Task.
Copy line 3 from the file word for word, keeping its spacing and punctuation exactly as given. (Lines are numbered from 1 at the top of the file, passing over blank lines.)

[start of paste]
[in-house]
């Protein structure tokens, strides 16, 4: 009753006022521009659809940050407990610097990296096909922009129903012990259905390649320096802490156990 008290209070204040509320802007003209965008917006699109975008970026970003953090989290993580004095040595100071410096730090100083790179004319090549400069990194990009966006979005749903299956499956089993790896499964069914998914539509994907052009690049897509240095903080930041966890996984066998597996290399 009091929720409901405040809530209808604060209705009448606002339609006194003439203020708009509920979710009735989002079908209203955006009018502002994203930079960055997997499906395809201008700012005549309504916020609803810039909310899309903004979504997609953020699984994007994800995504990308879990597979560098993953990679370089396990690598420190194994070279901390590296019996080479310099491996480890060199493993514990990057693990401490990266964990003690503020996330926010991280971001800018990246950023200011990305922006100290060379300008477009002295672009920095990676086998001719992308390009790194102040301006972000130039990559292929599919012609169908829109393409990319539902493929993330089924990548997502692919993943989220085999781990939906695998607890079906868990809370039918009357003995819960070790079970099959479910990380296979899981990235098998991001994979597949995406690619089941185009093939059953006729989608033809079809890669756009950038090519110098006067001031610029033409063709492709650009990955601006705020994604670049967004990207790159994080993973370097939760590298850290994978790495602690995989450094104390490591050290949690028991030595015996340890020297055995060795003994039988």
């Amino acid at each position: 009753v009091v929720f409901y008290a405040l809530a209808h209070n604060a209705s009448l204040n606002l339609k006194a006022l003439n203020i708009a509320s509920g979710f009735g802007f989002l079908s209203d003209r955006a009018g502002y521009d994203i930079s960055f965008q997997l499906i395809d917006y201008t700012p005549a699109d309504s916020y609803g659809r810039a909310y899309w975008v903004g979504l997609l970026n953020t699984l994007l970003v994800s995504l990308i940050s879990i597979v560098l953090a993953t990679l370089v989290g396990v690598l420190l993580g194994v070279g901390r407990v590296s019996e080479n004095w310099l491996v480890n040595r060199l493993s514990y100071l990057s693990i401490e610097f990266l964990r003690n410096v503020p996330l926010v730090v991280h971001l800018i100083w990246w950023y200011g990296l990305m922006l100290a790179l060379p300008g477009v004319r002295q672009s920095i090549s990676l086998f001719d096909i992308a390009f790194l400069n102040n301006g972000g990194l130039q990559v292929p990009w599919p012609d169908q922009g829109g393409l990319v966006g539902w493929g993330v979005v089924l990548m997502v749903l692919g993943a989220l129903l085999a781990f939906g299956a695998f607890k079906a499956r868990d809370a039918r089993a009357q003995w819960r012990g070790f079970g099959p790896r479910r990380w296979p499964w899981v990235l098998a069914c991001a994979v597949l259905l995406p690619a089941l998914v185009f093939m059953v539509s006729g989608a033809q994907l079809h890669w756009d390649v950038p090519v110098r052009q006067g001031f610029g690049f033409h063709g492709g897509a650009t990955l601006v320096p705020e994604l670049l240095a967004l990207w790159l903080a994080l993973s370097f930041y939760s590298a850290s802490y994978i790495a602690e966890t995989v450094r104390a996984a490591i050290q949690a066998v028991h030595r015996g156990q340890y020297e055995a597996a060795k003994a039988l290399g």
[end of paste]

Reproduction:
């Amino acid at each position: 009753v009091v929720f409901y008290a405040l809530a209808h209070n604060a209705s009448l204040n606002l339609k006194a006022l003439n203020i708009a509320s509920g979710f009735g802007f989002l079908s209203d003209r955006a009018g502002y521009d994203i930079s960055f965008q997997l499906i395809d917006y201008t700012p005549a699109d309504s916020y609803g659809r810039a909310y899309w975008v903004g979504l997609l970026n953020t699984l994007l970003v994800s995504l990308i940050s879990i597979v560098l953090a993953t990679l370089v989290g396990v690598l420190l993580g194994v070279g901390r407990v590296s019996e080479n004095w310099l491996v480890n040595r060199l493993s514990y100071l990057s693990i401490e610097f990266l964990r003690n410096v503020p996330l926010v730090v991280h971001l800018i100083w990246w950023y200011g990296l990305m922006l100290a790179l060379p300008g477009v004319r002295q672009s920095i090549s990676l086998f001719d096909i992308a390009f790194l400069n102040n301006g972000g990194l130039q990559v292929p990009w599919p012609d169908q922009g829109g393409l990319v966006g539902w493929g993330v979005v089924l990548m997502v749903l692919g993943a989220l129903l085999a781990f939906g299956a695998f607890k079906a499956r868990d809370a039918r089993a009357q003995w819960r012990g070790f079970g099959p790896r479910r990380w296979p499964w899981v990235l098998a069914c991001a994979v597949l259905l995406p690619a089941l998914v185009f093939m059953v539509s006729g989608a033809q994907l079809h890669w756009d390649v950038p090519v110098r052009q006067g001031f610029g690049f033409h063709g492709g897509a650009t990955l601006v320096p705020e994604l670049l240095a967004l990207w790159l903080a994080l993973s370097f930041y939760s590298a850290s802490y994978i790495a602690e966890t995989v450094r104390a996984a490591i050290q949690a066998v028991h030595r015996g156990q340890y020297e055995a597996a060795k003994a039988l290399g």